Critical race theory is a graduate level course that is not taught in Virginia public schools, nor should it be. However, children deserve to learn, in an age-appropriate way, the whole history– the true history.

Our children are the leaders of tomorrow, so we want them to have every tool possible to be prepared and succeed. Learning about slavery, the internment of the Japanese, or the slaughter of Indigenous people helps students recognize when we’re on the wrong path so we can make our way back to the right one.

We also should teach our school children some of the positive changes people have brought to this country such as abolitionists or suffragists. I don’t want my daughter learning a watered down version of history, and I don’t want your kids to learn that either. We have to make sure they get the best, and the truth is the best.

6. What more can Virginia do to prevent mass shootings?

We need universal background checks, stronger red flag laws, holding parents accountable when their child gets ahold of an unsecured weapon. We also need to invest in mental health so all who want treatment can get it in an accessible, affordable way.

7. Should the state get involved in stemming or encouraging the proliferation of solar farms in rural counties?

This decision is best left to the locality. This is a big state and what works and helps one locality is not necessarily appropriate for another. If a locality chooses solar farms, the state can then be helpful by recognizing that solar energy helps combat climate change and providing incentives.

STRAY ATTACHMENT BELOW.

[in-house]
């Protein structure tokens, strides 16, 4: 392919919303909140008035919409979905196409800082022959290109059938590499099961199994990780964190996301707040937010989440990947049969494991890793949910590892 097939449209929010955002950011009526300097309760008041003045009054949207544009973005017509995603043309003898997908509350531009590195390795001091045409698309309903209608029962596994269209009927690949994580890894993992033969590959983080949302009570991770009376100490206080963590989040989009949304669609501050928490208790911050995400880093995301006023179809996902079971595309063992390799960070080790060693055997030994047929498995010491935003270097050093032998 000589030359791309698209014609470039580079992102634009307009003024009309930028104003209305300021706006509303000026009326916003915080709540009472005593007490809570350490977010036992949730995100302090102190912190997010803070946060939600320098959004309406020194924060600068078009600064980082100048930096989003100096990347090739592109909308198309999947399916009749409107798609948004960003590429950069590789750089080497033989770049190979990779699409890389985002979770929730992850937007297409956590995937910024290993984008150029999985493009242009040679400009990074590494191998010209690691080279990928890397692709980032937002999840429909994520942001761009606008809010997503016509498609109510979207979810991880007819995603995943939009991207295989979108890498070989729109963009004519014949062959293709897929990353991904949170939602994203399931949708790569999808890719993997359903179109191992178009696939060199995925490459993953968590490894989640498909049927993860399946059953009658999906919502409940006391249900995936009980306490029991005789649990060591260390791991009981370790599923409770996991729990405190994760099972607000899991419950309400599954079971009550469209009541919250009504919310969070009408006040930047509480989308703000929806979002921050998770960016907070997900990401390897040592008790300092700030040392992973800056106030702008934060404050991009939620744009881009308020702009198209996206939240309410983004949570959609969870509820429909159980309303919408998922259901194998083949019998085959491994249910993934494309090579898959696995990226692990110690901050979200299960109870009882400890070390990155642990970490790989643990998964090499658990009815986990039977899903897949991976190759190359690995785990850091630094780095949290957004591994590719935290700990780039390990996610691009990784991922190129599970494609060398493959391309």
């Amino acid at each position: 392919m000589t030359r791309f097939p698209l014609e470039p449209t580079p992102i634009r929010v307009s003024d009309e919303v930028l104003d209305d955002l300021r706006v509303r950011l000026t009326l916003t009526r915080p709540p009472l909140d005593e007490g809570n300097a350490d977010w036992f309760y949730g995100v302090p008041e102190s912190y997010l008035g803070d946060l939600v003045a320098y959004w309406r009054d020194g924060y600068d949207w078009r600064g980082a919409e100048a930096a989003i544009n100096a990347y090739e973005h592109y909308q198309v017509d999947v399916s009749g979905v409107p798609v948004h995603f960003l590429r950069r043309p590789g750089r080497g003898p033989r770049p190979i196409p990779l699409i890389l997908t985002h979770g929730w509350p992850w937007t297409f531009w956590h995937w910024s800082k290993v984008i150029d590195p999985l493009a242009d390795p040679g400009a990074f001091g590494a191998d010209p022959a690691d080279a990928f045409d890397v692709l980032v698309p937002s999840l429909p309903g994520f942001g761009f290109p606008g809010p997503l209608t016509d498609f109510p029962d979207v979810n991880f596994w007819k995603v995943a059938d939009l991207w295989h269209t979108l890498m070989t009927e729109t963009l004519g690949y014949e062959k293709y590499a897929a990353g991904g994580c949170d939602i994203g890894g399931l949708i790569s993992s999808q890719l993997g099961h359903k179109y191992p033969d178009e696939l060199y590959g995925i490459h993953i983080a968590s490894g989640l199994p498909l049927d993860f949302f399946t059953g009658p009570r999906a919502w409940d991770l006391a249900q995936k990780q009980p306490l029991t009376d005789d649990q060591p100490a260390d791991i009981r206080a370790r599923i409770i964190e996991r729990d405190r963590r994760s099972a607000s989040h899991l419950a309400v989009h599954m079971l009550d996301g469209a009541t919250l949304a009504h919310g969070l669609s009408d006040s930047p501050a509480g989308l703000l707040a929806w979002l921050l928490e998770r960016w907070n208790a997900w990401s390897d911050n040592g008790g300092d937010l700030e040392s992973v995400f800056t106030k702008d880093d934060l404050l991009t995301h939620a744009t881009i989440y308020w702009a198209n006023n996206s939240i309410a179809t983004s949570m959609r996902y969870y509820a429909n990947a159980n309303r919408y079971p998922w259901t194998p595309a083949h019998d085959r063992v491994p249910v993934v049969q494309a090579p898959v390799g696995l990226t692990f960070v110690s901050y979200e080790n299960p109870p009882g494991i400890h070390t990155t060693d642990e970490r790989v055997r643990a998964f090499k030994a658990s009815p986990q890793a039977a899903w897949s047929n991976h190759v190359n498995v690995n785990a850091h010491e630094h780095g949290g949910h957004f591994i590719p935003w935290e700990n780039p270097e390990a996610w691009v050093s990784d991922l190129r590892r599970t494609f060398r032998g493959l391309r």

8. Should Surry County have the option of raising its local sales tax by 1% by voter referendum to fund school construction projects? Why or why not?

Yes. All children deserve to attend modern, up to date schools and if the community sees a need for school construction, the community should decide whether they want to use a small tax increase to fund that. Good public schools help make up the foundation of our communities.

9. What is one issue where you disagree with your political party’s national stance?

We need to focus more on rural communities and support their specific needs. Rural communities have too often been left behind by national Democrats. Rural Americans deserve attention on their needs, and we have to look at the underlying reasons why these needs aren’t being met. Everyone wants to ensure that they have access to affordable, nutritious food. Everyone wants to ensure that their livelihood is sustainable, whether that be agriculture or otherwise. Everyone wants to have access to affordable, high-speed broadband to access essential information, do their jobs to the best of their abilities, or stay in touch with loved ones. We must make sure we’re recognizing that the causes of such problems may be different in rural communities, and that we are working on solutions that fit the needs of rural communities. Let’s eliminate food deserts, ensure high speed affordable internet for all, and support our agricultural base.

10. How should retail marijuana sales be implemented, or should the 2021 legalization be overturned?

I support marijuana legalization. Marijuana convictions have unjustly devastated the lives of so many people, especially Black and Brown people or young folks. However, before we can legalize marijuana, we need to make some important decisions. What will be the age for buying? What will be the laws around marijuana and driving? How are we going to tax marijuana to pay for the infrastructure needed to have it be marketable? We also may want to use those taxes for other important state needs such as funding public schools.